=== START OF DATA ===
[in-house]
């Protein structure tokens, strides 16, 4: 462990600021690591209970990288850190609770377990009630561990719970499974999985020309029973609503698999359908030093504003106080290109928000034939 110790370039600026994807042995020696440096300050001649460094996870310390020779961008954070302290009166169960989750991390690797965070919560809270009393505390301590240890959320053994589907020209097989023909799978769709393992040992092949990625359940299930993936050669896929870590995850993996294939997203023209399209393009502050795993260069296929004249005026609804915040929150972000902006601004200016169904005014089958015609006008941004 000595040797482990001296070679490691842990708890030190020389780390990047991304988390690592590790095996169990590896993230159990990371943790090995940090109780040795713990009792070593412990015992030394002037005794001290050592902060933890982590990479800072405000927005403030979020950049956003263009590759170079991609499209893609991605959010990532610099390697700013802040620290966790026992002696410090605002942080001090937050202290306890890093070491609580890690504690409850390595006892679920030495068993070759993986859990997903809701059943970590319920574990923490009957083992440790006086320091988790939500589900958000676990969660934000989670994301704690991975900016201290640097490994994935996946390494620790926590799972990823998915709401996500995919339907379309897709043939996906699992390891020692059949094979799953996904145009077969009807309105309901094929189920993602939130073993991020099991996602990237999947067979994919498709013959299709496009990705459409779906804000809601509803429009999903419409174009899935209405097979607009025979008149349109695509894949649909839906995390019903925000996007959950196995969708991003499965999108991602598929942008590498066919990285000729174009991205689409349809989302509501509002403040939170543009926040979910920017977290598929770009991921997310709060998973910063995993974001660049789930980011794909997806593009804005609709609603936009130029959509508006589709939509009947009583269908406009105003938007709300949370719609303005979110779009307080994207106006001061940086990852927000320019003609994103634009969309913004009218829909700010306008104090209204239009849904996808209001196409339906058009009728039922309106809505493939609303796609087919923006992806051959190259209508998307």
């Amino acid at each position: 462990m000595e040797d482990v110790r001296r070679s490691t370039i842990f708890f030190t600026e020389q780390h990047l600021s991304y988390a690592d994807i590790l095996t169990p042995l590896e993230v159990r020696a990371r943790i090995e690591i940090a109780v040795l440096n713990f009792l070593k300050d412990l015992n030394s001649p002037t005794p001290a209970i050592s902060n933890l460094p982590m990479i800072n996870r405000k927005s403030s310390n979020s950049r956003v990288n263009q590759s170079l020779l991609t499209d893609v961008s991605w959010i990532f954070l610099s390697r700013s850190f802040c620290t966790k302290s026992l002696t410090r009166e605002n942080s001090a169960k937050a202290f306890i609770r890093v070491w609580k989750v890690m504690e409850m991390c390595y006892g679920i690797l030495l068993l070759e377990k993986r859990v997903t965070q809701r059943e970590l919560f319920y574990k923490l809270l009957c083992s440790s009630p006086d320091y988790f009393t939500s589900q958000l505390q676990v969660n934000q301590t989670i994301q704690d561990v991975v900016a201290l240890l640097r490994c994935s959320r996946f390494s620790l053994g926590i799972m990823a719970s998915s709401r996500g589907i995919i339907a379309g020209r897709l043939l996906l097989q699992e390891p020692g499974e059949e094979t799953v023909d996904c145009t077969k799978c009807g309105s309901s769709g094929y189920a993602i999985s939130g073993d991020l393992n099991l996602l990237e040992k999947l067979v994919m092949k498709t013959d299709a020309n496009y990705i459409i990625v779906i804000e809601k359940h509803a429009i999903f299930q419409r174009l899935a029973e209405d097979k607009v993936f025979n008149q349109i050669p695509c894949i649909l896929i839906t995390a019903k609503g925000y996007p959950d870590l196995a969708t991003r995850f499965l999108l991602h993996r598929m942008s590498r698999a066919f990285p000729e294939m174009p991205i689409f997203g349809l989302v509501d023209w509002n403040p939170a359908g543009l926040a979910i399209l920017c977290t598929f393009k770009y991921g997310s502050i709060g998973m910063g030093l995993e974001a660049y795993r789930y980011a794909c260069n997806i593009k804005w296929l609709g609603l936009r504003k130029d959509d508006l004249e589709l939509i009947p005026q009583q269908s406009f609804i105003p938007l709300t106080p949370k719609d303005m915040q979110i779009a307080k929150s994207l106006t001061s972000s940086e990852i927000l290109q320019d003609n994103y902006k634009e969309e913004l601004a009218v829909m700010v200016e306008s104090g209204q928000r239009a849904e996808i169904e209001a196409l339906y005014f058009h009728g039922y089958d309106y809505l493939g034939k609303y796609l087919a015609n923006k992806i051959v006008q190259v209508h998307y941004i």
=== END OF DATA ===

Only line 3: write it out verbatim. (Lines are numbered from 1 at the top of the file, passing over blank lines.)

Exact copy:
């Amino acid at each position: 462990m000595e040797d482990v110790r001296r070679s490691t370039i842990f708890f030190t600026e020389q780390h990047l600021s991304y988390a690592d994807i590790l095996t169990p042995l590896e993230v159990r020696a990371r943790i090995e690591i940090a109780v040795l440096n713990f009792l070593k300050d412990l015992n030394s001649p002037t005794p001290a209970i050592s902060n933890l460094p982590m990479i800072n996870r405000k927005s403030s310390n979020s950049r956003v990288n263009q590759s170079l020779l991609t499209d893609v961008s991605w959010i990532f954070l610099s390697r700013s850190f802040c620290t966790k302290s026992l002696t410090r009166e605002n942080s001090a169960k937050a202290f306890i609770r890093v070491w609580k989750v890690m504690e409850m991390c390595y006892g679920i690797l030495l068993l070759e377990k993986r859990v997903t965070q809701r059943e970590l919560f319920y574990k923490l809270l009957c083992s440790s009630p006086d320091y988790f009393t939500s589900q958000l505390q676990v969660n934000q301590t989670i994301q704690d561990v991975v900016a201290l240890l640097r490994c994935s959320r996946f390494s620790l053994g926590i799972m990823a719970s998915s709401r996500g589907i995919i339907a379309g020209r897709l043939l996906l097989q699992e390891p020692g499974e059949e094979t799953v023909d996904c145009t077969k799978c009807g309105s309901s769709g094929y189920a993602i999985s939130g073993d991020l393992n099991l996602l990237e040992k999947l067979v994919m092949k498709t013959d299709a020309n496009y990705i459409i990625v779906i804000e809601k359940h509803a429009i999903f299930q419409r174009l899935a029973e209405d097979k607009v993936f025979n008149q349109i050669p695509c894949i649909l896929i839906t995390a019903k609503g925000y996007p959950d870590l196995a969708t991003r995850f499965l999108l991602h993996r598929m942008s590498r698999a066919f990285p000729e294939m174009p991205i689409f997203g349809l989302v509501d023209w509002n403040p939170a359908g543009l926040a979910i399209l920017c977290t598929f393009k770009y991921g997310s502050i709060g998973m910063g030093l995993e974001a660049y795993r789930y980011a794909c260069n997806i593009k804005w296929l609709g609603l936009r504003k130029d959509d508006l004249e589709l939509i009947p005026q009583q269908s406009f609804i105003p938007l709300t106080p949370k719609d303005m915040q979110i779009a307080k929150s994207l106006t001061s972000s940086e990852i927000l290109q320019d003609n994103y902006k634009e969309e913004l601004a009218v829909m700010v200016e306008s104090g209204q928000r239009a849904e996808i169904e209001a196409l339906y005014f058009h009728g039922y089958d309106y809505l493939g034939k609303y796609l087919a015609n923006k992806i051959v006008q190259v209508h998307y941004i």